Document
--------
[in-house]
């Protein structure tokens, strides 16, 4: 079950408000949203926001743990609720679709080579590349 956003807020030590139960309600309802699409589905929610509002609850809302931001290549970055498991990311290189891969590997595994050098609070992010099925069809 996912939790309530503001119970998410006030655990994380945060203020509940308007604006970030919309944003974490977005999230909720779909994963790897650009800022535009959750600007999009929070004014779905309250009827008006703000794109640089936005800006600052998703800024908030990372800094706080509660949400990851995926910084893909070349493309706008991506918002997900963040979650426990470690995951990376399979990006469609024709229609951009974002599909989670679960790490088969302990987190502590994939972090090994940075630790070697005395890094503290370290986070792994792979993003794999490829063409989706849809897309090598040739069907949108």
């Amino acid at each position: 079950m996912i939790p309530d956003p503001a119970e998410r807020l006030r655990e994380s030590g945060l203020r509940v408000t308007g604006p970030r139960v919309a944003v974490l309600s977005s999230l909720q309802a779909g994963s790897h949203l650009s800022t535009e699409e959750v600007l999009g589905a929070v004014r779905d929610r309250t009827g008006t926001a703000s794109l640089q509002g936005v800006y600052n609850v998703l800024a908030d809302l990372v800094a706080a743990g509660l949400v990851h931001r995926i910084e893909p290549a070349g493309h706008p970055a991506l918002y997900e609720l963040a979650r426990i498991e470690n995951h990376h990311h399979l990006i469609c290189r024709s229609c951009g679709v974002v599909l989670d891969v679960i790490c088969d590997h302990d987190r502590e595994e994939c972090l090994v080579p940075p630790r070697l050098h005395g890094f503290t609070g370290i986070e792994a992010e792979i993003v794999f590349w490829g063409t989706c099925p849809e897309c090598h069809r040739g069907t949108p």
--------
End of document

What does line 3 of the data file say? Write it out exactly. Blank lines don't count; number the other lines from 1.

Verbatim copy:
């Amino acid at each position: 079950m996912i939790p309530d956003p503001a119970e998410r807020l006030r655990e994380s030590g945060l203020r509940v408000t308007g604006p970030r139960v919309a944003v974490l309600s977005s999230l909720q309802a779909g994963s790897h949203l650009s800022t535009e699409e959750v600007l999009g589905a929070v004014r779905d929610r309250t009827g008006t926001a703000s794109l640089q509002g936005v800006y600052n609850v998703l800024a908030d809302l990372v800094a706080a743990g509660l949400v990851h931001r995926i910084e893909p290549a070349g493309h706008p970055a991506l918002y997900e609720l963040a979650r426990i498991e470690n995951h990376h990311h399979l990006i469609c290189r024709s229609c951009g679709v974002v599909l989670d891969v679960i790490c088969d590997h302990d987190r502590e595994e994939c972090l090994v080579p940075p630790r070697l050098h005395g890094f503290t609070g370290i986070e792994a992010e792979i993003v794999f590349w490829g063409t989706c099925p849809e897309c090598h069809r040739g069907t949108p």